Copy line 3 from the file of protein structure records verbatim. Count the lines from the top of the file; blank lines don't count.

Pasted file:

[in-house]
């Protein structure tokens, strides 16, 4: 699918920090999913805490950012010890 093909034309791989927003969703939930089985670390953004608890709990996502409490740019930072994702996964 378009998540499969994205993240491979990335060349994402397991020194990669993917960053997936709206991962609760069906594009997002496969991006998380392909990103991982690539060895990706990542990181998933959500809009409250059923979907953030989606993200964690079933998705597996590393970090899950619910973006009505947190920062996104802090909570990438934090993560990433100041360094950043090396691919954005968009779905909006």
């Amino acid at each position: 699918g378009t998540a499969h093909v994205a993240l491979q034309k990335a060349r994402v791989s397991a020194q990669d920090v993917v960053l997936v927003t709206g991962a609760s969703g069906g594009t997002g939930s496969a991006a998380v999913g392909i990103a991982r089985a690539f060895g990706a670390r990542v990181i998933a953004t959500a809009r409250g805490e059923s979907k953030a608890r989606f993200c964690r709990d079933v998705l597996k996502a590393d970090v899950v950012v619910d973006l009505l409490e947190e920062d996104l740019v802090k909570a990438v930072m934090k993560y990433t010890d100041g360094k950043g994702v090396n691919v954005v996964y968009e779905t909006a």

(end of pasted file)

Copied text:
């Amino acid at each position: 699918g378009t998540a499969h093909v994205a993240l491979q034309k990335a060349r994402v791989s397991a020194q990669d920090v993917v960053l997936v927003t709206g991962a609760s969703g069906g594009t997002g939930s496969a991006a998380v999913g392909i990103a991982r089985a690539f060895g990706a670390r990542v990181i998933a953004t959500a809009r409250g805490e059923s979907k953030a608890r989606f993200c964690r709990d079933v998705l597996k996502a590393d970090v899950v950012v619910d973006l009505l409490e947190e920062d996104l740019v802090k909570a990438v930072m934090k993560y990433t010890d100041g360094k950043g994702v090396n691919v954005v996964y968009e779905t909006a």